Tuesday, November 17, 2009

Where Am I?

I've been thinking a lot about the Welcome to Holland piece I passed on a few days ago, and even though it is totally true, I feel like it left out an important stage of the trip, at least in my experience.

I don't think the flight attendant announces that you're in Holland when you land. She smiles at you as you get off the plane and you smile back, thinking about what you're going to do first in Italy. But as you make your way through the airport, your smile starts to fade. Things aren't making sense. You don't recognize any of the phrases you studied. Things don't look right, though you can't quite put your finger on how. When you finally get out into the streets, you become disconcerted. It's cold and you can't locate any of the landmarks you expected to see and the street names don't match up with your map. You try to ask for directions in Italian, but no one understands you. And that's when you start to get scared.

You're obviously not where you're supposed to be, but you can't figure out where you ARE. You're alone and you don't have any of the tools you need to rectify the situation.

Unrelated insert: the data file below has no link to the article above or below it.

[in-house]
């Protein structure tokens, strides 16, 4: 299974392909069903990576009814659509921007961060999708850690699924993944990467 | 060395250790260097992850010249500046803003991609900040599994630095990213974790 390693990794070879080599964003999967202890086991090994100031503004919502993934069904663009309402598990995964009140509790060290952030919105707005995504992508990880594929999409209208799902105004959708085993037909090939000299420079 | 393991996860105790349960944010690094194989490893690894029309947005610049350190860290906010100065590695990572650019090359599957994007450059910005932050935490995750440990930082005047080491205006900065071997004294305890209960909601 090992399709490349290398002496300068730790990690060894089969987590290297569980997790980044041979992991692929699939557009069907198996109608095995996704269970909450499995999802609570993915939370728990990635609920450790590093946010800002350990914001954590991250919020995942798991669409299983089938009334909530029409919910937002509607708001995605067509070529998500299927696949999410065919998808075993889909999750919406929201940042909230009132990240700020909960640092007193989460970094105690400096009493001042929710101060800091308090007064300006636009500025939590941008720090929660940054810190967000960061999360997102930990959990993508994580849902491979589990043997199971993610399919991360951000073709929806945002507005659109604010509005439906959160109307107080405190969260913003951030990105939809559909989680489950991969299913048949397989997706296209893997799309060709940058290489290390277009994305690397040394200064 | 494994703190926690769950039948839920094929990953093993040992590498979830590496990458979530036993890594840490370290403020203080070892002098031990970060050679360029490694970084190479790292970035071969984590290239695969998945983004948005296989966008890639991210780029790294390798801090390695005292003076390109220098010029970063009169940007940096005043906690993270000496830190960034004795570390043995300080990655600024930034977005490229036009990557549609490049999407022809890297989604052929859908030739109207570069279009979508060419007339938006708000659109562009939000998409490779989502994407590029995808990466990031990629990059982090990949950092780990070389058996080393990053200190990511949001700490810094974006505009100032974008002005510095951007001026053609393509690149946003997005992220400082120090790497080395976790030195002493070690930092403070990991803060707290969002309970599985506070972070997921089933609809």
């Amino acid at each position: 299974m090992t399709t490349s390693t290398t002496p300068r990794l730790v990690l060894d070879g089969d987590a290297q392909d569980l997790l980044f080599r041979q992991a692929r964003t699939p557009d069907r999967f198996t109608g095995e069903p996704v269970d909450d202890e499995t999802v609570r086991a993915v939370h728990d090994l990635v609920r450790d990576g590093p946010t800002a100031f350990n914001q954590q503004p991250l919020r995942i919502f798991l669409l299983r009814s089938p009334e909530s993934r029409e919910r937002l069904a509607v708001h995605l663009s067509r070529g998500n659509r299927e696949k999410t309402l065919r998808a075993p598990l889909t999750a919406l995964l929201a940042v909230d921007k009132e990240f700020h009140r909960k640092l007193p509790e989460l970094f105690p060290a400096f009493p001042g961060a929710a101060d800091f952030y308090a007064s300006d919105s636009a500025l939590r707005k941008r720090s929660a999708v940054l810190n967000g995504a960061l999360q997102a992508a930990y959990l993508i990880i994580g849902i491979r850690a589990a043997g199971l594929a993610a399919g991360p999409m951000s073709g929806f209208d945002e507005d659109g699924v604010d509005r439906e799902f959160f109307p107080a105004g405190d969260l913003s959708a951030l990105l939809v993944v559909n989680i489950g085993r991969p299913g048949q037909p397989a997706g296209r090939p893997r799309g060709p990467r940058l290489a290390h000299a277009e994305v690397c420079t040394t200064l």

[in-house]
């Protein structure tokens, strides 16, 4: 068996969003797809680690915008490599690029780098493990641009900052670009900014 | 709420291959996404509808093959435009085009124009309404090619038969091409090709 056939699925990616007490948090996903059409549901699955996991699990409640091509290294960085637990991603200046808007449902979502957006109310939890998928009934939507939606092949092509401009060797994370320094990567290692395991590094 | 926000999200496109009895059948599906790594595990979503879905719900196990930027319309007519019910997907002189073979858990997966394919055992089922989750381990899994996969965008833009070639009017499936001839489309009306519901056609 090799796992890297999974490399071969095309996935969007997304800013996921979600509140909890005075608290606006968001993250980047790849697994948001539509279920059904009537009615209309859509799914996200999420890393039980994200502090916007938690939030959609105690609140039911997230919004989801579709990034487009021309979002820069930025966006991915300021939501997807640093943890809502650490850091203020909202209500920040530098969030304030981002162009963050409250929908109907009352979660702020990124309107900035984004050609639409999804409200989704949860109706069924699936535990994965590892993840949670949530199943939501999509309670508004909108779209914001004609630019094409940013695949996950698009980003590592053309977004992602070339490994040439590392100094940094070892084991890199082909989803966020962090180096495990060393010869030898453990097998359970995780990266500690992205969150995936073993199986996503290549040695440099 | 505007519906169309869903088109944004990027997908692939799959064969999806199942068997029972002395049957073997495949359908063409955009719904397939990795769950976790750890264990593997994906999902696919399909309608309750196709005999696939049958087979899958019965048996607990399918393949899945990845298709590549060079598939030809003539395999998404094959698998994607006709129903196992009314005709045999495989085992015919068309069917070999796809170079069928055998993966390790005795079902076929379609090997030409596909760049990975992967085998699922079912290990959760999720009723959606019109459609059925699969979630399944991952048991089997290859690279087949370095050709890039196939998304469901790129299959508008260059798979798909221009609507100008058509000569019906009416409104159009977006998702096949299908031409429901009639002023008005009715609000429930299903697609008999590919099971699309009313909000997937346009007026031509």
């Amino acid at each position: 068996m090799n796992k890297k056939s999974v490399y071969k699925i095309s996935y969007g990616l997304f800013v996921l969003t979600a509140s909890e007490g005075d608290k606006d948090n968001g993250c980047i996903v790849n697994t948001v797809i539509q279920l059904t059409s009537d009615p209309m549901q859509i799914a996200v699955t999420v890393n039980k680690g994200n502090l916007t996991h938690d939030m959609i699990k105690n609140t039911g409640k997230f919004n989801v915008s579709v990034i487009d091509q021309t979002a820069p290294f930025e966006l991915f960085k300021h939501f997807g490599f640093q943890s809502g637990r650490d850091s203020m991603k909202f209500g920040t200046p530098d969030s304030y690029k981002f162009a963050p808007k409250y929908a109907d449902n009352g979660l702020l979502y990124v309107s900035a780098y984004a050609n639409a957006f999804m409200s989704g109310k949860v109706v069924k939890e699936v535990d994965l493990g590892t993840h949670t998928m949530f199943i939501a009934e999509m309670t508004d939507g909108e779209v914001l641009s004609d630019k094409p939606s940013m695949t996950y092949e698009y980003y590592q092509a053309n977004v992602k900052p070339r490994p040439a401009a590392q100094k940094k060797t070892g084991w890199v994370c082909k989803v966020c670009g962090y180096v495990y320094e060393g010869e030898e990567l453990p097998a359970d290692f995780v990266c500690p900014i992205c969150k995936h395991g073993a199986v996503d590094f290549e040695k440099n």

And then somebody walking by notices the panicked look on your face and stops. She looks concerned and asks you something, and though you can't understand the words, you know she's asking if you need help. But you don't speak the language here, so you can't ask the one question you most desperately need answered: Where am I?

At this point, you realize that you're crying and you feel ridiculous because you're a grown up and you should be able to figure this out. But the stranger puts her arm around your shoulders and leads you around the corner to a little cafe and sits you down and orders you a yummy warm drink and just sits with you. Somehow, sitting there with someone who lives in this place is comforting, and something in you starts to relax the tiniest bit. You look around the streets and watch people coming and going, marveling at the idea that people are living normal lives all around you, and that's when you see it, on a sign down the block. You're in Holland.

And THEN you get new guidebooks.

And THEN you see the windmills and tulips.

And eventually, after you've set up your own life in Holland, you become a person on the lookout for panicked faces in the crowd.

3 comments:

  1. I can't help but imagine that it must be like planning a trip to Italy but having your plane crash in another country.

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  2. Annie...

    Could not have said it better myself...You are so right on with that observation - and such an awesome writer!

    Jill

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  3. Yes. I think that makes more sense. Very well said.

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